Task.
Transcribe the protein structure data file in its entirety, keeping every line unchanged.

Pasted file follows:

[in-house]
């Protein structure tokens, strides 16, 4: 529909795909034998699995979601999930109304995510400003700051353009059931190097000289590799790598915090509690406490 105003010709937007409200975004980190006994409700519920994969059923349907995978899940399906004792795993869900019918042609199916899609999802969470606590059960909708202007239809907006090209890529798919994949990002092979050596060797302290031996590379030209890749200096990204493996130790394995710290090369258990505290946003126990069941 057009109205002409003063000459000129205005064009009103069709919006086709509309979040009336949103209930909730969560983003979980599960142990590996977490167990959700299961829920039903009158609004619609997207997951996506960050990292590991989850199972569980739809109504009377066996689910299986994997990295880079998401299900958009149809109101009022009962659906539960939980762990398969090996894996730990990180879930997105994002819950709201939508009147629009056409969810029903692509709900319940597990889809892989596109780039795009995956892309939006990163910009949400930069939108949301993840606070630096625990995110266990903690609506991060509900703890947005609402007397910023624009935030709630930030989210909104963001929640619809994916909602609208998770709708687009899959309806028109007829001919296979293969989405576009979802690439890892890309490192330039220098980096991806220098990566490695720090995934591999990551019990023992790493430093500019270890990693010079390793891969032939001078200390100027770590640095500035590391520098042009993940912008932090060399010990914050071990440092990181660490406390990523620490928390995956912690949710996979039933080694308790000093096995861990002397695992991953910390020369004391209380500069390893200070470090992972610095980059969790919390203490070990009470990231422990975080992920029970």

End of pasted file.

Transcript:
[in-house]
């Protein structure tokens, strides 16, 4: 529909795909034998699995979601999930109304995510400003700051353009059931190097000289590799790598915090509690406490 105003010709937007409200975004980190006994409700519920994969059923349907995978899940399906004792795993869900019918042609199916899609999802969470606590059960909708202007239809907006090209890529798919994949990002092979050596060797302290031996590379030209890749200096990204493996130790394995710290090369258990505290946003126990069941 057009109205002409003063000459000129205005064009009103069709919006086709509309979040009336949103209930909730969560983003979980599960142990590996977490167990959700299961829920039903009158609004619609997207997951996506960050990292590991989850199972569980739809109504009377066996689910299986994997990295880079998401299900958009149809109101009022009962659906539960939980762990398969090996894996730990990180879930997105994002819950709201939508009147629009056409969810029903692509709900319940597990889809892989596109780039795009995956892309939006990163910009949400930069939108949301993840606070630096625990995110266990903690609506991060509900703890947005609402007397910023624009935030709630930030989210909104963001929640619809994916909602609208998770709708687009899959309806028109007829001919296979293969989405576009979802690439890892890309490192330039220098980096991806220098990566490695720090995934591999990551019990023992790493430093500019270890990693010079390793891969032939001078200390100027770590640095500035590391520098042009993940912008932090060399010990914050071990440092990181660490406390990523620490928390995956912690949710996979039933080694308790000093096995861990002397695992991953910390020369004391209380500069390893200070470090992972610095980059969790919390203490070990009470990231422990975080992920029970």